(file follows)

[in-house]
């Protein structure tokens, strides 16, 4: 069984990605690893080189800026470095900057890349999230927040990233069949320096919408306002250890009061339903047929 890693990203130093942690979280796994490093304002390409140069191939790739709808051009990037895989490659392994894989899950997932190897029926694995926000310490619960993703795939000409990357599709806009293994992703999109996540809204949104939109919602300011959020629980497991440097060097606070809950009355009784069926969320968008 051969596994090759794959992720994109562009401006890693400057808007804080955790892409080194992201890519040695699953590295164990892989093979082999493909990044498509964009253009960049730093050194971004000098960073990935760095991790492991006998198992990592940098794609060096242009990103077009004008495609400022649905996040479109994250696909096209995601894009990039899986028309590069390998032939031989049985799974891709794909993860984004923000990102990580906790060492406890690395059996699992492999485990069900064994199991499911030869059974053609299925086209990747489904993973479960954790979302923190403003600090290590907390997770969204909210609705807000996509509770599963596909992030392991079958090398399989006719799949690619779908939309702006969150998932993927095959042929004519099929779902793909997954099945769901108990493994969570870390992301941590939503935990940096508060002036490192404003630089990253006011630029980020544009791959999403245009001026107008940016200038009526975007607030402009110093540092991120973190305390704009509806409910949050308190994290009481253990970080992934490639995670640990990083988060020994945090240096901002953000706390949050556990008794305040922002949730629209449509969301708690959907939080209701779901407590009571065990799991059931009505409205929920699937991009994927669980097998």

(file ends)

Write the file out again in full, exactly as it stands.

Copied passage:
[in-house]
């Protein structure tokens, strides 16, 4: 069984990605690893080189800026470095900057890349999230927040990233069949320096919408306002250890009061339903047929 890693990203130093942690979280796994490093304002390409140069191939790739709808051009990037895989490659392994894989899950997932190897029926694995926000310490619960993703795939000409990357599709806009293994992703999109996540809204949104939109919602300011959020629980497991440097060097606070809950009355009784069926969320968008 051969596994090759794959992720994109562009401006890693400057808007804080955790892409080194992201890519040695699953590295164990892989093979082999493909990044498509964009253009960049730093050194971004000098960073990935760095991790492991006998198992990592940098794609060096242009990103077009004008495609400022649905996040479109994250696909096209995601894009990039899986028309590069390998032939031989049985799974891709794909993860984004923000990102990580906790060492406890690395059996699992492999485990069900064994199991499911030869059974053609299925086209990747489904993973479960954790979302923190403003600090290590907390997770969204909210609705807000996509509770599963596909992030392991079958090398399989006719799949690619779908939309702006969150998932993927095959042929004519099929779902793909997954099945769901108990493994969570870390992301941590939503935990940096508060002036490192404003630089990253006011630029980020544009791959999403245009001026107008940016200038009526975007607030402009110093540092991120973190305390704009509806409910949050308190994290009481253990970080992934490639995670640990990083988060020994945090240096901002953000706390949050556990008794305040922002949730629209449509969301708690959907939080209701779901407590009571065990799991059931009505409205929920699937991009994927669980097998």